Conducting 27 separate negotiations would indeed take many years but there wouldn't be 27 trade deals with 27 EU members. One of the fundamental arguments for leaving put forward by Leave campaigners is that as EU members we can't negotiate our own trade deals because they have to be done collectively by the EU. Reading the whole paragraph, Jenkin is clearly referring to lobbying of the individual EU governments as Cameron did to get his "deal" to ensure that the agreement reached with the EU goes the right way.

If it was practical I would like to leave tomorrow but the whole machinery of the state needs to move from its current model where large chunks of government are outsourced to the EU to one where they actually do their own thinking. The biggest challenge will be DEFRA which has been little more than an outpost of the EU in the UK, the British government having handed control of fisheries and agriculture to the EU many years ago. In the case of DEFRA they will effectively be building a brand new government department. Government moves at a sedentary pace, it is unlikely that they could even decide what the department should do let alone resource it and get it working effectively. If there was an opportunity to delay the insourcing of at least some aspects of government beyond the two years allowed by the Lisbon Treaty then as long as fully leaving the EU is the end game and it doesn't delay that objective unduly, it isn't something that should be dismissed.

David Cameron has predicted pretty much everything short of an alien invasion (from outer space, not the middle east) when we leave the EU and when we do vote to leave he will want the record to show that he was right. Government departments have been instructed to make no plans for leaving and he has said that he will give notice under Article 50 of the Lisbon Treaty as soon as we vote to leave so government departments and the civil service will be starting from scratch with a fixed two year deadline to bring everything that has been outsourced to the EU back in-house and negotiate a new relationship with the EU. It's been set up to fail to secure Cameron's legacy but what Jenkin suggests is a way to make it work.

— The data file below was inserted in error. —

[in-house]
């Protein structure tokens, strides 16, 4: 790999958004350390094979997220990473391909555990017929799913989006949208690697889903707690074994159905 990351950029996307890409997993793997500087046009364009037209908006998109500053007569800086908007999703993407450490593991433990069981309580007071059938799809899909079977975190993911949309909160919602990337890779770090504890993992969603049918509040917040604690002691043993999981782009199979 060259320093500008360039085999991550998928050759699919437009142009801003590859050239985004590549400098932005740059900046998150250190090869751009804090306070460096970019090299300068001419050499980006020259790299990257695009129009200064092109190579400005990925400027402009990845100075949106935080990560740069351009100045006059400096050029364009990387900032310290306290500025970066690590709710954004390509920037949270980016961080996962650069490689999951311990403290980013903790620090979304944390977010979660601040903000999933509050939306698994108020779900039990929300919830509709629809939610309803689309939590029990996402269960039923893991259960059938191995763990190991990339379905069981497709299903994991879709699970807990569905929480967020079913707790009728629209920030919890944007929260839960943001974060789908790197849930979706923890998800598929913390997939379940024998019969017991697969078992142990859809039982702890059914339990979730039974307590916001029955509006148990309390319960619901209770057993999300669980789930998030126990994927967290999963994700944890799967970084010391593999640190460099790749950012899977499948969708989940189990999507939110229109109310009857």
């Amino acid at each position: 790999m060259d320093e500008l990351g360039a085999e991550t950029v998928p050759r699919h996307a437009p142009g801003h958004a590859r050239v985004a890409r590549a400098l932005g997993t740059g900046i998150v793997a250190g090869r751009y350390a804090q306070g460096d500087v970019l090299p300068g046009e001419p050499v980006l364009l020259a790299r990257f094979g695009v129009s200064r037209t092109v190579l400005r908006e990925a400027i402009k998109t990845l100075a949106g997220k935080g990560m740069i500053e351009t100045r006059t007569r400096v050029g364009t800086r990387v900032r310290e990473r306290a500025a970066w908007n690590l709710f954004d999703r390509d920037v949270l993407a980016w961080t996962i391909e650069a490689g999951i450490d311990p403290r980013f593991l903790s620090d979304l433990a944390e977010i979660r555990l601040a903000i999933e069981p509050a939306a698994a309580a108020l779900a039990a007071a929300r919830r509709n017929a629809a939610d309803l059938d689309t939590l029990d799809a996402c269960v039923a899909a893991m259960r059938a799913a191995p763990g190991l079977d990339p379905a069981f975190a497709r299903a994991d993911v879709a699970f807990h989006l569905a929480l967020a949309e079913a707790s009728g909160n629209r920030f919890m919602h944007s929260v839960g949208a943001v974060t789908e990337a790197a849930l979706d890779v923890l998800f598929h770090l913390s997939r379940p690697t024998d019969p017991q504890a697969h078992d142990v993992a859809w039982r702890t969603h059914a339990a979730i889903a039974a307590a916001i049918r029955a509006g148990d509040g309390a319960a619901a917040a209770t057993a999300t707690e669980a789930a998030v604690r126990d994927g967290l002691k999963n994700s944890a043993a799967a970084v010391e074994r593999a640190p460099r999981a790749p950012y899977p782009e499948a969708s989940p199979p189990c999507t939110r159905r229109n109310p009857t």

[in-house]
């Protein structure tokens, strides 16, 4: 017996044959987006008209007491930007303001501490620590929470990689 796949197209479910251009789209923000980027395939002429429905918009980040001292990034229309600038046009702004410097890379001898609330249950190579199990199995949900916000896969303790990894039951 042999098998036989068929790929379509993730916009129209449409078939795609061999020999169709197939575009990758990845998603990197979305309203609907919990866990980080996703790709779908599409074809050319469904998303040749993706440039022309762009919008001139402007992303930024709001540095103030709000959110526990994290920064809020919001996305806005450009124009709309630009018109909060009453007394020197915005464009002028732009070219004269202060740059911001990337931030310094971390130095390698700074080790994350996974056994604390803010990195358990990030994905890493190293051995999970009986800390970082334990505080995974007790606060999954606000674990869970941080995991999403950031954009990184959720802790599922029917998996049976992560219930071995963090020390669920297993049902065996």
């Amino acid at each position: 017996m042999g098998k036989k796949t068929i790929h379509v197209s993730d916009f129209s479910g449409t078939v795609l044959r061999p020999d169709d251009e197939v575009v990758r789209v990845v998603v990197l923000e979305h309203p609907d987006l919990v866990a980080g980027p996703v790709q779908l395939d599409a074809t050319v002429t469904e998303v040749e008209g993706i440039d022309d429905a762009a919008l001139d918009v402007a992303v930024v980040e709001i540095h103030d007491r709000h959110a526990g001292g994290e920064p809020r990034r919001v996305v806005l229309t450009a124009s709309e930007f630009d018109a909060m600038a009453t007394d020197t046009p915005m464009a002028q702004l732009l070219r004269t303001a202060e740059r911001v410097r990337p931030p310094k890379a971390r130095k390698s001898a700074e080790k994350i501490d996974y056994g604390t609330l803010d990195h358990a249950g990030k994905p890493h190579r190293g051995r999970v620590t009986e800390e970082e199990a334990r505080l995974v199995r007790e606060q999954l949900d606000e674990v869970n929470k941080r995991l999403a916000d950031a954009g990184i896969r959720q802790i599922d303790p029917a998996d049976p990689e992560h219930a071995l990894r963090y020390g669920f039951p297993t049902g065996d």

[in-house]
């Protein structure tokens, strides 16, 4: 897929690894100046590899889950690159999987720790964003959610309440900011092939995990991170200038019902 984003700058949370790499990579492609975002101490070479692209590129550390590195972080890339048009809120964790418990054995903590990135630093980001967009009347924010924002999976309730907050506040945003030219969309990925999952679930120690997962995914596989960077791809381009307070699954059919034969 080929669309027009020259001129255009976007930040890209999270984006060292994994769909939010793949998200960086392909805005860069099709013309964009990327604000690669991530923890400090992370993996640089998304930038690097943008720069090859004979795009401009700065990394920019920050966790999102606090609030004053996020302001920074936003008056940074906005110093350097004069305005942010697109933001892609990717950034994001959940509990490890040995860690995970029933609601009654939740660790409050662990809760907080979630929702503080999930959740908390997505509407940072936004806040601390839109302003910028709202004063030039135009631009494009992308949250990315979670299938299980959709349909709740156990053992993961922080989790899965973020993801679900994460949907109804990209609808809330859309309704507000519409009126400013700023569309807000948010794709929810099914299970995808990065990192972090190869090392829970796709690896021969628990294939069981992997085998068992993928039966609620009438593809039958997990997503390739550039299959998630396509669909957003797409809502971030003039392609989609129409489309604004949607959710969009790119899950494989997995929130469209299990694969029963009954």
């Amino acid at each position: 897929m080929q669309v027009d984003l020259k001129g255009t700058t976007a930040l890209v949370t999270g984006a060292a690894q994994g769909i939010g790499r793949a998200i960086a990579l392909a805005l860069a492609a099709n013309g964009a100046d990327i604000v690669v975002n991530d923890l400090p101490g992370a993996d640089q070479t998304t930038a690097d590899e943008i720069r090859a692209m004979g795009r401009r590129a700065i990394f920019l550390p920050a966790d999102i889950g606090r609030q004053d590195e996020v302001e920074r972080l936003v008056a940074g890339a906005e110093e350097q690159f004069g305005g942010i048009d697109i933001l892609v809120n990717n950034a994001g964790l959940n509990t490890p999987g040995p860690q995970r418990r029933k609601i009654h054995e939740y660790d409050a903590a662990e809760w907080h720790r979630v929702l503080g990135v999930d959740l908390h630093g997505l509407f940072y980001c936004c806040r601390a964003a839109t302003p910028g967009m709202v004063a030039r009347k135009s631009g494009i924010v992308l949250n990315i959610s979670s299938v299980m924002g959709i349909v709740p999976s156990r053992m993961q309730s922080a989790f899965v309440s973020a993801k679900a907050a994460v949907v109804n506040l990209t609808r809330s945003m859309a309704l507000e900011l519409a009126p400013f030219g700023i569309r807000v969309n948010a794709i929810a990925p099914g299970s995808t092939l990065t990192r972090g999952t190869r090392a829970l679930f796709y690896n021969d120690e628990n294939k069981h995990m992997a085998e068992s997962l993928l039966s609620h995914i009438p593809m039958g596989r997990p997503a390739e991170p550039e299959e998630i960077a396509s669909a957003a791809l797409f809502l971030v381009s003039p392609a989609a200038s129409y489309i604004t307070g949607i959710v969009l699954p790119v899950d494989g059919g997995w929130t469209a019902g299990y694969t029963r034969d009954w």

With an agreement that we cap our relationship with the EU as it is now, sign up to no new treaties and hand over no new powers we can chip away at what competencies the EU has (with a corresponding reduction in the membership fee of course) whilst negotiating a new treaty in parallel which will take us out but maintain a relationship with the EU on terms that work for us. As long as there is an agreed deadline for getting out completely - perhaps 5 years - and it's not used as a stalling technique there's no reason why we should choose to limit ourselves to two years to leave and equally no reason why we should have to use the Lisbon Treaty to leave if our best interests are served by leaving in a different way.

Vote Leave is clearly the establishment campaign - it's the one the politicians and other establishment figures flocked to - but is it a trojan horse? I don't think so. Our preference was for Grassroots Out to be designated the official Leave campaign but the Electoral Commission chose Vote Leave. Their decision was made transparently and whilst the decision wasn't the one we wanted there is no point trying to undermine the campaign that has all the money and resources and the mandate from the Electoral Commission to lead leave campaigners. Kassam's misleading analysis of Bernard Jenkin's letter and incorrect attribution of that misleading analysis of the MP's comments to Vote Leave are not helpful. Now is the time to work together, not play silly games.